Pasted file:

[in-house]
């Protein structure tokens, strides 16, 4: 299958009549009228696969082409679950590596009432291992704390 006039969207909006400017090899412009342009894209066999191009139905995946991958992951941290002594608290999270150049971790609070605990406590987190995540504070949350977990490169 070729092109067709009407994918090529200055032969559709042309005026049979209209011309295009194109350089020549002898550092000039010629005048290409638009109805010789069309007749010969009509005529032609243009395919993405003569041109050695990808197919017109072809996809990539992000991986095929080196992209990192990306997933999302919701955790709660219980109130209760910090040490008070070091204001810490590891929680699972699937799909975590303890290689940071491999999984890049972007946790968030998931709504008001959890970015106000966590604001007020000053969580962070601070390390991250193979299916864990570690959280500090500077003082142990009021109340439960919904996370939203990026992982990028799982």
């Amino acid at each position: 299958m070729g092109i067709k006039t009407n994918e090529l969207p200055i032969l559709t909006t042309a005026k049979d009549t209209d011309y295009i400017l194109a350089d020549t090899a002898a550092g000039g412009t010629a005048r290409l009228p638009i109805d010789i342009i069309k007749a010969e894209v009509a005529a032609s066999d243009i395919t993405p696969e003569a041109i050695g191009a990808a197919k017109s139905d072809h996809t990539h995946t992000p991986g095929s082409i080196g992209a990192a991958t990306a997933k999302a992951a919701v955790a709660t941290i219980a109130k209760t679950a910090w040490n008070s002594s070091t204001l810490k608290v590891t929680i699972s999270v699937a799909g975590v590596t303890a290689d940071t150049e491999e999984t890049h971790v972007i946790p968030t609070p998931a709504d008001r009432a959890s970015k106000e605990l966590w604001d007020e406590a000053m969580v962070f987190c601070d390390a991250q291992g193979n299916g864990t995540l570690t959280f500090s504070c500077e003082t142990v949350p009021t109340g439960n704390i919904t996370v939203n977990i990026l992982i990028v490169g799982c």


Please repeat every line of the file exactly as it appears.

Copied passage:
[in-house]
């Protein structure tokens, strides 16, 4: 299958009549009228696969082409679950590596009432291992704390 006039969207909006400017090899412009342009894209066999191009139905995946991958992951941290002594608290999270150049971790609070605990406590987190995540504070949350977990490169 070729092109067709009407994918090529200055032969559709042309005026049979209209011309295009194109350089020549002898550092000039010629005048290409638009109805010789069309007749010969009509005529032609243009395919993405003569041109050695990808197919017109072809996809990539992000991986095929080196992209990192990306997933999302919701955790709660219980109130209760910090040490008070070091204001810490590891929680699972699937799909975590303890290689940071491999999984890049972007946790968030998931709504008001959890970015106000966590604001007020000053969580962070601070390390991250193979299916864990570690959280500090500077003082142990009021109340439960919904996370939203990026992982990028799982």
């Amino acid at each position: 299958m070729g092109i067709k006039t009407n994918e090529l969207p200055i032969l559709t909006t042309a005026k049979d009549t209209d011309y295009i400017l194109a350089d020549t090899a002898a550092g000039g412009t010629a005048r290409l009228p638009i109805d010789i342009i069309k007749a010969e894209v009509a005529a032609s066999d243009i395919t993405p696969e003569a041109i050695g191009a990808a197919k017109s139905d072809h996809t990539h995946t992000p991986g095929s082409i080196g992209a990192a991958t990306a997933k999302a992951a919701v955790a709660t941290i219980a109130k209760t679950a910090w040490n008070s002594s070091t204001l810490k608290v590891t929680i699972s999270v699937a799909g975590v590596t303890a290689d940071t150049e491999e999984t890049h971790v972007i946790p968030t609070p998931a709504d008001r009432a959890s970015k106000e605990l966590w604001d007020e406590a000053m969580v962070f987190c601070d390390a991250q291992g193979n299916g864990t995540l570690t959280f500090s504070c500077e003082t142990v949350p009021t109340g439960n704390i919904t996370v939203n977990i990026l992982i990028v490169g799982c």